Let me mention that there's a lot of road construction going in Nairobi. It also turns out that there's a lot of road construction going on on the road we take out of Nairobi towards Nanyuki (the nearest town to the place we're doing our research, Ol Pejeta Conservancy), the Thika road. It was quite a bumpy trip for the first hour or so. The other thing that was different about our trip this year is because I sold my own Land Cruiser last summer (http://safaribriana.blogspot.com/2010/06/end-of-vehicular-era.html), we rented a Land Cruiser. And because it's a rental vehicle, it's technically a commercial vehicle. And a few years ago, a new regulation was instituted: all commercial vehicles need to be fitted with speed governors, which are devices that cut out the fuel that goes to the engine at a certain speed. Here, it's 80 kilometers per hour. So our trip was a bit slower than usual.
But the good news is we had no car trouble on the way, and we got to our first stop within about 3.5 hours: The Trout Tree. This is a trout farm just outside of Nanyuki that has a delicious and tranquil restaurant on site, and we have a tradition of eating there either on the way to the field site, or as we're on our way back to Nairobi at the end of the field season. Here are Fire and I relaxing during lunch.
Well, usually the restaurant is tranquil, but we had a bit of a kerfuffle this time... there are two kinds of monkeys that hang around the restaurant (besides the tree hyraxes, in the next photo): blue monkeys and black and white colobus.
The blue monkeys tended to keep their distance, but one of the black and white colobus wasn't being particularly shy. All of a sudden I see a flash of black and white, and the monkeys is ON our table! It grabbed two of the breadrolls (the only food on the table so far) in it's mouth, and knocked over all of our drinks. My instant mental reaction was "bitten by monkey = bad", which led to a physical reaction of jumping up and moving away from the table. Nick had a more valiant reaction, and seeing that the monkey had then sat down on the table and was staring at us, he basically shoved it off the table. After all this ruckus, it finally moved off into a nearby tree, chewing the rolls (or buns). and proceeded to have a snooze. Hence - the monkey ate my buns.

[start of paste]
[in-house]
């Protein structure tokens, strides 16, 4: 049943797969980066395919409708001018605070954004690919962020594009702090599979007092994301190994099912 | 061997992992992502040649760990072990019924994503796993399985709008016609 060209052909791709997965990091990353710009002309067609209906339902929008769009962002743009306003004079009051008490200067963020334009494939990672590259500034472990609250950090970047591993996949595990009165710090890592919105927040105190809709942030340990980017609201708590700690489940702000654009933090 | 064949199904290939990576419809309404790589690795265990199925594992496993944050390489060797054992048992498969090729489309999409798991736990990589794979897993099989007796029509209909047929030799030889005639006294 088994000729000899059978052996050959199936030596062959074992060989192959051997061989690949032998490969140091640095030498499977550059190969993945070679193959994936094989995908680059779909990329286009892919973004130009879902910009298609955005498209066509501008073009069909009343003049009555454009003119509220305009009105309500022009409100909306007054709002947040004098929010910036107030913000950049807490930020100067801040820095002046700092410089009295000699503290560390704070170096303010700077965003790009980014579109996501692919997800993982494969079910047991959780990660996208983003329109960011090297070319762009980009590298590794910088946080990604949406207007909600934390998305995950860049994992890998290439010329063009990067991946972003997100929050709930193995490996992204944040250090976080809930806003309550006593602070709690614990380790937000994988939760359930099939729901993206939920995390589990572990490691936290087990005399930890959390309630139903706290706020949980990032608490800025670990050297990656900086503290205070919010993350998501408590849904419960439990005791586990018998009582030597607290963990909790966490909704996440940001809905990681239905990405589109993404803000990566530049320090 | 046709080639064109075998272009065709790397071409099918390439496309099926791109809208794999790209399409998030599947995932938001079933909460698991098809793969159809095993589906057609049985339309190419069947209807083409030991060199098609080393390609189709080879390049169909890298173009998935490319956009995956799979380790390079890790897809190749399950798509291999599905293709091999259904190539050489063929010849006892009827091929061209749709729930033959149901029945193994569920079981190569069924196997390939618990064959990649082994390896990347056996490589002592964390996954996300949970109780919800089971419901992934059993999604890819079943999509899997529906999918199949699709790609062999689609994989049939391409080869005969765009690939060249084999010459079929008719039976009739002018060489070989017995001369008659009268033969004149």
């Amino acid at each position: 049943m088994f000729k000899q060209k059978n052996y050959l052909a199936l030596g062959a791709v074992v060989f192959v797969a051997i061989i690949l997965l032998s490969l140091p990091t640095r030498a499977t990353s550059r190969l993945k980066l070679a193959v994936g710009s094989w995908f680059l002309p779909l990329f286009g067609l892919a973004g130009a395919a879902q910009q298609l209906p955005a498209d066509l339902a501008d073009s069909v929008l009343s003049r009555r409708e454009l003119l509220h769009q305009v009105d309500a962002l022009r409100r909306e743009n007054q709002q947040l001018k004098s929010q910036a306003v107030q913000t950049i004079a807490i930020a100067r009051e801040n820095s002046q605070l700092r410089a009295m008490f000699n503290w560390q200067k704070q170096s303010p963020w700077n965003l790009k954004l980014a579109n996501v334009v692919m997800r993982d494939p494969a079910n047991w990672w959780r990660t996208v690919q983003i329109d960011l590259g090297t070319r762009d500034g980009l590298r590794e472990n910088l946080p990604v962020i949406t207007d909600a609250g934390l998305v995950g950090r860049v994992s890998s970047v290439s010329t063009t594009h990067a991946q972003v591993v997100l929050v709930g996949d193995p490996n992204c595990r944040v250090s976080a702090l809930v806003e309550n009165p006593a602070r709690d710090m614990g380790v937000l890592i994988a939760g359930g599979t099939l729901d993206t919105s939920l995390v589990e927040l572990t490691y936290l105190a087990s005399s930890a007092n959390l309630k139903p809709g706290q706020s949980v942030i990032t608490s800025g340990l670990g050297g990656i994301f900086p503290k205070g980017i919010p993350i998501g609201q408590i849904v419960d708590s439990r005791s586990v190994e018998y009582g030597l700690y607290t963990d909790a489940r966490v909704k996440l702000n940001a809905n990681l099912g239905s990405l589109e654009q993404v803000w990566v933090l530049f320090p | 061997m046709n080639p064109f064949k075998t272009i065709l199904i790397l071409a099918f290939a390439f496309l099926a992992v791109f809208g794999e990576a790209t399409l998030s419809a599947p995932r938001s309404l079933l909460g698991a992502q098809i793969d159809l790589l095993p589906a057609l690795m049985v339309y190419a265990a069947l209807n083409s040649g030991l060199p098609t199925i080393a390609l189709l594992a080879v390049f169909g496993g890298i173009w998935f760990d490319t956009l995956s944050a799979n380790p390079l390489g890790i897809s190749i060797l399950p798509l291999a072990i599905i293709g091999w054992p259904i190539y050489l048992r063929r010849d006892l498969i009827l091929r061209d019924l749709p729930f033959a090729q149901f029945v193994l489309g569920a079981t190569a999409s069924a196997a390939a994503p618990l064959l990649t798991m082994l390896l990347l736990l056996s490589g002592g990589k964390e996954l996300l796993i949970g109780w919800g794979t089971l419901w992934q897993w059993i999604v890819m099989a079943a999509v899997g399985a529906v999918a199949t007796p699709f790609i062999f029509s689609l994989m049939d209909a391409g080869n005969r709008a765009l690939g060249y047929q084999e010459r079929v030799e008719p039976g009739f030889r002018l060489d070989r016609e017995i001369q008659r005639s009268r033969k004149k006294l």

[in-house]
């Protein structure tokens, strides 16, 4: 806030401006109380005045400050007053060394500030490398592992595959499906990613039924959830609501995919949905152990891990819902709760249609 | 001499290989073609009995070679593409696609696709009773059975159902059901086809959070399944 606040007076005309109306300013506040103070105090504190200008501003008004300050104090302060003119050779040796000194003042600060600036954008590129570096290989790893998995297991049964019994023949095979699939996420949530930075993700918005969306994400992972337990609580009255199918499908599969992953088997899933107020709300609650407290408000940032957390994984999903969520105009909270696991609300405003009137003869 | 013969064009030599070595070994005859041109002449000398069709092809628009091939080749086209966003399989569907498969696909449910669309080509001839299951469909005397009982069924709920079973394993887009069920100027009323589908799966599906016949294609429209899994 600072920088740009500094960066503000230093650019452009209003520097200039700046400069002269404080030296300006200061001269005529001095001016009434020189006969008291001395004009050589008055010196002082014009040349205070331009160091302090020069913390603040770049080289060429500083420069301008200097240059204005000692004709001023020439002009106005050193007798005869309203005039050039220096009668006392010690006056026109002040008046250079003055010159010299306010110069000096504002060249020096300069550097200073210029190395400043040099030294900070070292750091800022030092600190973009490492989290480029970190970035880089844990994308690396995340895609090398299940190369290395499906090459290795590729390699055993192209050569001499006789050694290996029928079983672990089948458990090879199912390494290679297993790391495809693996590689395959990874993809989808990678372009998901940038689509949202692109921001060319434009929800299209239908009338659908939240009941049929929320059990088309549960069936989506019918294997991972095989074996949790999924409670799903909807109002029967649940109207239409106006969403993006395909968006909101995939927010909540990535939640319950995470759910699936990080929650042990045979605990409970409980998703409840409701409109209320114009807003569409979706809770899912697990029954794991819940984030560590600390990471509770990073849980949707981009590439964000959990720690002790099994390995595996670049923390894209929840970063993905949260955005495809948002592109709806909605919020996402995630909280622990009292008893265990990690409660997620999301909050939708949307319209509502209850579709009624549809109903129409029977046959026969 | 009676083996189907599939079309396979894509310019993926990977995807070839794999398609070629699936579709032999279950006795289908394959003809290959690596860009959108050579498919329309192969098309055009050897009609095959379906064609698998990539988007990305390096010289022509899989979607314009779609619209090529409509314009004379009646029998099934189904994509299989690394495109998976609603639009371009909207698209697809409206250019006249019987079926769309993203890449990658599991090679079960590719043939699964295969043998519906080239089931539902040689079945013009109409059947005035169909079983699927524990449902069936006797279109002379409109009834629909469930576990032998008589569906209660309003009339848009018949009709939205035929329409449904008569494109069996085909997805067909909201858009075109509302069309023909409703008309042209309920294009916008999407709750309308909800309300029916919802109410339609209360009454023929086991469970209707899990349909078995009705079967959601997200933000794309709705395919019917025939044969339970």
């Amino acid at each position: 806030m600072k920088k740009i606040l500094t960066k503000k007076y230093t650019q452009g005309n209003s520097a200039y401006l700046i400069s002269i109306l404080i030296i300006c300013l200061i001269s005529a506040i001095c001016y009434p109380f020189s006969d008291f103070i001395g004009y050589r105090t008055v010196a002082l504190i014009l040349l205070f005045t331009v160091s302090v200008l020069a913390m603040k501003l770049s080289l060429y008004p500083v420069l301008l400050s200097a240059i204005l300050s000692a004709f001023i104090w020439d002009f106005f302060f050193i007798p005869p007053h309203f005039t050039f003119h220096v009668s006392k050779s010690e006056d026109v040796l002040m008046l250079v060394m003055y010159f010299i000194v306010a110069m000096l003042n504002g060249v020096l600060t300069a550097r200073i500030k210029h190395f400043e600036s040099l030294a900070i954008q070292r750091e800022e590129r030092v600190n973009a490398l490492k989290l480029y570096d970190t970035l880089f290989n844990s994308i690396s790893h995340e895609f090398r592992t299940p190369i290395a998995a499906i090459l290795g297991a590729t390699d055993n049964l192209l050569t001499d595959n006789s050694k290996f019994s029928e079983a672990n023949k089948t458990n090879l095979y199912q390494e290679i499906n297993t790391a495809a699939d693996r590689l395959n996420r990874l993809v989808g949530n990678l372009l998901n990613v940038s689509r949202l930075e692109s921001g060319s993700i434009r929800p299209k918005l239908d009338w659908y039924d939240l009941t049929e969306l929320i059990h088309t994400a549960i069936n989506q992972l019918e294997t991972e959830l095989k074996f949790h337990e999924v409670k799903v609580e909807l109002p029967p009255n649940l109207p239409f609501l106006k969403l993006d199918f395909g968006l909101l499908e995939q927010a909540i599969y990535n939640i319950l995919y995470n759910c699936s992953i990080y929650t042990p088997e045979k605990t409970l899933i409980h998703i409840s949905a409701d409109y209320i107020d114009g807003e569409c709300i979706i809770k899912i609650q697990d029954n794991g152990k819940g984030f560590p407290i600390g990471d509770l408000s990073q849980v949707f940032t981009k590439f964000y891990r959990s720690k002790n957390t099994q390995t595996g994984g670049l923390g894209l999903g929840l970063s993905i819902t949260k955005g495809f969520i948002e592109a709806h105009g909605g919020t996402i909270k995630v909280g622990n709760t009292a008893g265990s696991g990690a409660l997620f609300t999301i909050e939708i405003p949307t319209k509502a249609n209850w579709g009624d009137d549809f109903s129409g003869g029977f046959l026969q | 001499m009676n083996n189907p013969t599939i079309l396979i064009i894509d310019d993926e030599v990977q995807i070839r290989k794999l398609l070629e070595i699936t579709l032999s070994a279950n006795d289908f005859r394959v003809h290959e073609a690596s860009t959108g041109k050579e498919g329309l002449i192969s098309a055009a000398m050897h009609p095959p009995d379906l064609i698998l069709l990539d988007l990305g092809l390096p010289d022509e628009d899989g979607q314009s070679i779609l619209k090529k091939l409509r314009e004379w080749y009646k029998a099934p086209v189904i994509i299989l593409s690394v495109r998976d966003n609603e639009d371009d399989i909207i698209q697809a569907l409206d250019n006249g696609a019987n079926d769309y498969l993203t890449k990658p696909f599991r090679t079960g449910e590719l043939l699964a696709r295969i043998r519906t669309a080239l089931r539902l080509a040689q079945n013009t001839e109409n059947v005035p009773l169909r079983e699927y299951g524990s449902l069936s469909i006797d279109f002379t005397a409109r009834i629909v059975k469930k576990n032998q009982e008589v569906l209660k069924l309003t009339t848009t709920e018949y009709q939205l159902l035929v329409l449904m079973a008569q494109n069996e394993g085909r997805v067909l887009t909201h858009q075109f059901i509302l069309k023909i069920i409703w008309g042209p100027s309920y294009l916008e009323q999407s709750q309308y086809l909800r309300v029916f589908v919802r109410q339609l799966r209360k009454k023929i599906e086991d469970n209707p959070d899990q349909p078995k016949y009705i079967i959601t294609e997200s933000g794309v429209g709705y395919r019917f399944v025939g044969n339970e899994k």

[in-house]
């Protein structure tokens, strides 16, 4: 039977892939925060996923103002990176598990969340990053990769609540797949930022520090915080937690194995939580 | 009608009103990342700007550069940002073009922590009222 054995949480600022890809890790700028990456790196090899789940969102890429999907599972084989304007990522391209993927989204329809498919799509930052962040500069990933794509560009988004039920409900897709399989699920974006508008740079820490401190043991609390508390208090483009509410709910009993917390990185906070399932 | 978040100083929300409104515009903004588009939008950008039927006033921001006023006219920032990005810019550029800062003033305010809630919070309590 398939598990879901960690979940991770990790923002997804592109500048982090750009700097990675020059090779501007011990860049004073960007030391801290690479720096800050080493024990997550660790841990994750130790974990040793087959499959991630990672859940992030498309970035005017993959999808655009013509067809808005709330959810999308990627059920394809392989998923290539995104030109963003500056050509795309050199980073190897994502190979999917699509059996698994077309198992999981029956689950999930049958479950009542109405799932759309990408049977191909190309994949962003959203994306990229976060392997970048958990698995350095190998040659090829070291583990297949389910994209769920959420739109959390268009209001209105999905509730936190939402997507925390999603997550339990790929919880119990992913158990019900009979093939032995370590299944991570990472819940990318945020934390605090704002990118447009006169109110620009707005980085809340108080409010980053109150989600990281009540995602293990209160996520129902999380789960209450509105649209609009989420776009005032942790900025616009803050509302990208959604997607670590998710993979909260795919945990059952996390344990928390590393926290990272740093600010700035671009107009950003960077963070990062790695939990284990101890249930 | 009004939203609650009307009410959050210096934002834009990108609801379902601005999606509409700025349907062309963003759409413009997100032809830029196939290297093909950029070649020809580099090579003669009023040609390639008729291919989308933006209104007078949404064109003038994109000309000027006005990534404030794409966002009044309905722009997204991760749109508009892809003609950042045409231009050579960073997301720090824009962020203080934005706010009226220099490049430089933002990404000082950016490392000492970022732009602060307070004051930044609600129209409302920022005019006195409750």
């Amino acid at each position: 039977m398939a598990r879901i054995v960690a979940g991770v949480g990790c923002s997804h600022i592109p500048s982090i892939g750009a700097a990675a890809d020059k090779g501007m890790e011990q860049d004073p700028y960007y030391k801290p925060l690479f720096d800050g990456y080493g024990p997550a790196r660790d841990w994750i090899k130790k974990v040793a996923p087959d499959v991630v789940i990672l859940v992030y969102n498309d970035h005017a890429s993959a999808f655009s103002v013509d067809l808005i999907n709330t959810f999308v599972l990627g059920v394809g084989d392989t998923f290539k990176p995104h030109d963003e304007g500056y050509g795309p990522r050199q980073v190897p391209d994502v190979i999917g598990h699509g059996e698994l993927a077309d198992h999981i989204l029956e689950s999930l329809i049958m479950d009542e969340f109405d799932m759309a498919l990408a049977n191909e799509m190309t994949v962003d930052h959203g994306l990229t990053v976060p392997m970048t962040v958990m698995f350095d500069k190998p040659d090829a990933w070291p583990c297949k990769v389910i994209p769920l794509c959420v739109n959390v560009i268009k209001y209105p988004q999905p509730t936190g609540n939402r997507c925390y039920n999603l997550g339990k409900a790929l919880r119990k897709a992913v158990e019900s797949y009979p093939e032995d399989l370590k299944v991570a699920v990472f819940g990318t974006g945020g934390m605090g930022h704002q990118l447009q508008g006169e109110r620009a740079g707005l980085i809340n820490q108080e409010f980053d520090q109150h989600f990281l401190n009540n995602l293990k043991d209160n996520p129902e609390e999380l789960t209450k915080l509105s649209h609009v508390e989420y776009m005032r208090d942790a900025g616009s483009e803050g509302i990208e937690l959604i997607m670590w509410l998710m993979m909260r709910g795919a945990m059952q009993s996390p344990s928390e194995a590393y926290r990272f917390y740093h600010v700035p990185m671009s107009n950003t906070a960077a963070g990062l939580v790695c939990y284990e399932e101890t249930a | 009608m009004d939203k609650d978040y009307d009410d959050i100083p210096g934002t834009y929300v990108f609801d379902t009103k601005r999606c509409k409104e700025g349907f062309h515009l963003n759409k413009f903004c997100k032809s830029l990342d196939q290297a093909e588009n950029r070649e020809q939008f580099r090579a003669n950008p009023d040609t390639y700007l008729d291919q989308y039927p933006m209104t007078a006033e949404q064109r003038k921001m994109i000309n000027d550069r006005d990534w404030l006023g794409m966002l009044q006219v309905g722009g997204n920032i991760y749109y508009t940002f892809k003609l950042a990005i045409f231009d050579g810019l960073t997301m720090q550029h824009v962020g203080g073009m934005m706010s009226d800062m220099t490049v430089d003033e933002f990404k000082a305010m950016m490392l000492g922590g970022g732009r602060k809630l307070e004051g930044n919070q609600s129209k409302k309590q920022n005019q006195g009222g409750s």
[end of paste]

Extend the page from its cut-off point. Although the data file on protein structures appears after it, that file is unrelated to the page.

Later on, he jumped up onto an empty table and became fascinated with the salt shaker, opening it up, dumping some salt on the table, and licking it off.
Apparently, the monkeys haven't read this sign.
After all that excitement, we hopped back in the car and headed into the conservancy, with just a quick stop at the equator so Nick could get his picture with the sign (Fire and I have been there, done that).
We had a lovely game drive between the gate and the research center, where we're staying. We saw lots of bovids (antelopes): hartebeest, Thomson's gazelle, Grant's gazelle, and impala. We also saw warthog, zebra, and several kinds of birds: kori bustard, yellow-necked spur fowl, and guinea fowl (which have a special place in my heart since Peter did his PhD working with them). As a special treat, we also saw four white rhino, wallowing in a mud hole. Exciting! One of the Big Five down, four to go. :)
No elephants yet, but this sign near Elephant Bridge (over the Ewasi Nyiro River, which runs through the western part of the conservancy) always makes me smile.
It was great to arrive at the research center (a little after 4pm); it's a place I really like, and I've spent nearly a year here, cumulatively, starting in 2002 when I was here for about 8 months doing some of my PhD research studying how carnivores damage bones when they eat their prey. They have done some repainting and redecorating, and totally renovated the kitchen. However, on a practical level, there didn't seem to be a plan of what we were going to eat for dinner. We didn't bring a lot of food with us (just a few random things); I assumed since we let the conservancy staff know we'd be arriving in the later afternoon that they'd have made arrangements for the research center cooks to make us dinner. After much discussion, some of it in fast-paced Swahili so I couldn't quite follow it, we were confident that something would be worked out - and later on we had a delicious dinner of lentils, rice, and tomato and avocado salad. The only people around the research center this afternoon was a Princeton graduate student named Jennifer, who is doing a pilot study for her PhD on how the cows grazing in the reserve affect the wildlife, and Geoff, who runs the Earthwatch project here (http://www.earthwatch.org/exped/wahungu.html)
We spent the rest of the afternoon unpacking and getting ourselves organized, and Fire and I had a post-dinner discussion about research goals, methods, strategies, etc. until we both got too tired to think straight anymore. Then, it was bedtime.
** Thanks to Nick - I usually only post my own photos, but this post contains his photos.